Thursday, February 5, 2004
Linda Brown had to walk past five schools to get to the black school.
By JoANNE VIVIANO
VINDICATOR EDUCATION WRITER
YOUNGSTOWN -- In 1949, Clarendon County, S.C., spent $179 per pupil for white children.
They spent $43 for each black child.
There were 61 buildings -- valued at a total of $194,575 -- for the county's 6,531 black pupils.
For the 2,375 white children, there were 12 schools, worth a total of $673,850.
That was the state of education in the South on the eve of the U.S. Supreme Court's May 17, 1954, Brown vs. Board of Education ruling that called for the desegregation of America's public schools.
It also was part of the picture painted by Dr. Paul Finkelman on Wednesday as he discussed the landmark decision at Youngstown State University.
Finkelman, a Chapman Distinguished Professor of Law at the University of Tulsa's College of Law in Oklahoma, discussed "Brown vs. Board of Education: The Most Radical Decision in the Supreme Court's History" as part of a series of events commemorating the 50th anniversary of the decision.
"What makes Brown different is that it gives rights to the minority that are not rights other people can take advantage of," Finkelman said. "It's giving something to the minority that the majority does not want."
Not as radical
Other rulings, such as those that guarantee free speech, abortion rights or rights for criminal defendants, were not as radical "because they affect all of us," Finkelman explained.
Linda Brown walked past five schools in Topeka, Kan., to get to the school designated for black children. What her father wanted was for her to be able to go to the best and closest school in their city.
"These demands on the part of the African-American plaintiffs were met by unbelievable resistance by whites," Finkelman said.
While the Brown decision did not immediately lead to desegregated schools -- socioeconomic issues and housing patterns have prevented true desegregation -- it did set in motion a process for fighting segregation in other areas, paving the way for the 1964 Civil Rights Act, the 1965 Voting Rights Act and other civil rights actions, Finkelman said.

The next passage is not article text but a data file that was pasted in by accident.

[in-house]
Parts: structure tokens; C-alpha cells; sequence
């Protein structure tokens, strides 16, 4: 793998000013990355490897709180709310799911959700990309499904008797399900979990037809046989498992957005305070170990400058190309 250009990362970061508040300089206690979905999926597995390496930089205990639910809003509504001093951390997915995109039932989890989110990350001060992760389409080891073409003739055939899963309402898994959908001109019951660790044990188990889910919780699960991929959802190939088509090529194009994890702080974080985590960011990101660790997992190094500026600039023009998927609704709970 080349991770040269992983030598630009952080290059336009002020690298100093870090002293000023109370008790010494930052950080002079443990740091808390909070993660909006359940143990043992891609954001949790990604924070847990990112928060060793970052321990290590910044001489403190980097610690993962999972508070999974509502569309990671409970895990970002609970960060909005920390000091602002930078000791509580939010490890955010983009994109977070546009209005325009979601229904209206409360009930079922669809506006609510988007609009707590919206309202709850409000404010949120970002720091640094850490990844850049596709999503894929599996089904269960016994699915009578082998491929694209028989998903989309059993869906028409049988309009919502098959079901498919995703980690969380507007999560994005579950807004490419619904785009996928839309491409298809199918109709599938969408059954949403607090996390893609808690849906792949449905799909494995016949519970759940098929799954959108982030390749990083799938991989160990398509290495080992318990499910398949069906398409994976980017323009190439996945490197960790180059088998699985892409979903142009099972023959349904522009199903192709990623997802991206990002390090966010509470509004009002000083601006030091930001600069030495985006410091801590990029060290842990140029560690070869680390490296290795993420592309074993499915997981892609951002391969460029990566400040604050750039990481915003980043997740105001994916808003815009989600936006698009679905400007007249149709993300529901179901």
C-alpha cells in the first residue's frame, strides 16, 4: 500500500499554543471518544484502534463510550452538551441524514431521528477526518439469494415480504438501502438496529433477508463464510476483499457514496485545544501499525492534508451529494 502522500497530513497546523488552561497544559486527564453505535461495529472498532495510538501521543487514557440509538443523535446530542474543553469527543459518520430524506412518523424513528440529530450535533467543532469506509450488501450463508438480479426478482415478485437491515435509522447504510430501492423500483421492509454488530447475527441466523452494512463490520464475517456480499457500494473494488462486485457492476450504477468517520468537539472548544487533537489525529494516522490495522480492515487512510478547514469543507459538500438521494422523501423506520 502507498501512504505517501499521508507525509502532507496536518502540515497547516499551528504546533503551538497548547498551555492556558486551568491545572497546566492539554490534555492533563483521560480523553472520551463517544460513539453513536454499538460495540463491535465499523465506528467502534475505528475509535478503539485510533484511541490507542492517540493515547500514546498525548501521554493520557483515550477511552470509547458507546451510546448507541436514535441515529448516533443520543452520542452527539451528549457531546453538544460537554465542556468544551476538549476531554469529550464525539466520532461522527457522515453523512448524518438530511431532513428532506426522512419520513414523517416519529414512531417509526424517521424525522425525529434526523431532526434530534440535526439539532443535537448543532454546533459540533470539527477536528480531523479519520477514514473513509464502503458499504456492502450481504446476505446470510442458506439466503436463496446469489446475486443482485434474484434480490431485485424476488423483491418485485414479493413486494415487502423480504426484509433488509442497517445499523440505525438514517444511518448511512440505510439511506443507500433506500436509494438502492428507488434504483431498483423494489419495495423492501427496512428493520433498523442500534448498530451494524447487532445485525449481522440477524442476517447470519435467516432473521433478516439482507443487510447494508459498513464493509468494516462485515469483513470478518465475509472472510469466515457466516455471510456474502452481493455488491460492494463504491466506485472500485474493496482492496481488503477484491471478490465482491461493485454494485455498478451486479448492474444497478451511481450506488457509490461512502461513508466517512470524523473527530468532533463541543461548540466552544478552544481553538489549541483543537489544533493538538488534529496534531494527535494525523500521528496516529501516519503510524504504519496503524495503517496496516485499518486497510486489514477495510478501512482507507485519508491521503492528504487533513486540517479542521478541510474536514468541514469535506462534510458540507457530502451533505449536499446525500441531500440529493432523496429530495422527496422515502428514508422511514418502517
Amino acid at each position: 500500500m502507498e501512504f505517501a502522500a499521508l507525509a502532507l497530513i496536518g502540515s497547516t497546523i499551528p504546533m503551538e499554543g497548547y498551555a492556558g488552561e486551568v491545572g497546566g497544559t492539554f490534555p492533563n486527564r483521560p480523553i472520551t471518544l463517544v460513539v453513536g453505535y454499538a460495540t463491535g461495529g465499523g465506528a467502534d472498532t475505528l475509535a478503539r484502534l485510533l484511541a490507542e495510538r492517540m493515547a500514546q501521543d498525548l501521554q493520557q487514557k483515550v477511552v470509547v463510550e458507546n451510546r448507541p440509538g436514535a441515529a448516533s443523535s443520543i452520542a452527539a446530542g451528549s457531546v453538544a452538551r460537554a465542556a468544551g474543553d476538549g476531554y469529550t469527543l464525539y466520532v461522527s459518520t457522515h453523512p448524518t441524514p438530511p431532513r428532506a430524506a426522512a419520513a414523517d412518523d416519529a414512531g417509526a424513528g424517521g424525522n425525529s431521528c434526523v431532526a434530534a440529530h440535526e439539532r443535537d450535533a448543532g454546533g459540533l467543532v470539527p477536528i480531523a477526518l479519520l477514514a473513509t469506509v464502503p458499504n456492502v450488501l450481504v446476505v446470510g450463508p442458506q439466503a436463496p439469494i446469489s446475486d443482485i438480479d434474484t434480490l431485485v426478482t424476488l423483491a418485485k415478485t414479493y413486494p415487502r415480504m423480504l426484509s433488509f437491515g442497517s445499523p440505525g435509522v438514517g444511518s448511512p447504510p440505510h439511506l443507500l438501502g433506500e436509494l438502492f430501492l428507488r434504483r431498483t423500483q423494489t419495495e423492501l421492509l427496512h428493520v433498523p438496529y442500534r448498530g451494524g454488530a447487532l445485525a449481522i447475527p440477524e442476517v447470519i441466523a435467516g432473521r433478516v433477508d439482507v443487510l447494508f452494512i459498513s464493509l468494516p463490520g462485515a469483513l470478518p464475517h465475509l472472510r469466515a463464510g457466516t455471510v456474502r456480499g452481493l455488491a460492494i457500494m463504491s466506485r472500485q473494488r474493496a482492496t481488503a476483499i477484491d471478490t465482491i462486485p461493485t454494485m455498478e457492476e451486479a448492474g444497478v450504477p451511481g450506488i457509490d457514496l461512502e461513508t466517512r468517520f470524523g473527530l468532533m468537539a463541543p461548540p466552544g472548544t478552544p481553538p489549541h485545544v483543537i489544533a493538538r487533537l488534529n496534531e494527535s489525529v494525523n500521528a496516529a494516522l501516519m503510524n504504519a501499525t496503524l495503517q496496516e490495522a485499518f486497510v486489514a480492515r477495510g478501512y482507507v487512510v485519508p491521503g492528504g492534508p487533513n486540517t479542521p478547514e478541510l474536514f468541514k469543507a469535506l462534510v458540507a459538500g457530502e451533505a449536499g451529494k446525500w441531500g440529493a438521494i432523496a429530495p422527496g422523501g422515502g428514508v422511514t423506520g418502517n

To illustrate the significance of the ruling, Finkelman explained the "profoundly segregated society" of the South, where 70 percent of all American blacks lived in 1950.
In the South, segregation was "legal and required." In the North, discrimination was tolerated but not legally sanctioned.
A South Carolina newspaper editorial writer had laughed at the absurdity of segregation in 1898. The writer asked where segregation would end. He said that if the segregated Jim Crow cars already in place on trains should continue, it would lead to segregated streetcars, passenger boats, waiting areas at transportation stations, eating houses, and waiting areas in the offices of county auditors and treasurers. The article further suggested that courtrooms would have to have separate jury boxes, witness stands and Bibles for blacks to kiss.
Became a reality
According to historian C. Vann Woodward, each of those things, with the exception of segregated witness stands, had become a reality within a few years of the newspaper editorial, Finkelman said.
By 1954, segregated theaters, parks, hotels, meeting halls, elevators, taxis, bars and schools also had emerged in the South.
"If you were black in the South on the eve of Brown, you were in a very odd and strange segregated world," Finkelman said. "If you were born, you were born in a segregated hospital. If you died, you were buried in a segregated cemetery.
"All of these things were designed to segregate and humiliate, on a day-to-day basis, black people," Finkelman said. "Blacks were reminded day in and day out that they were inferior, they were separate, and they were not equal."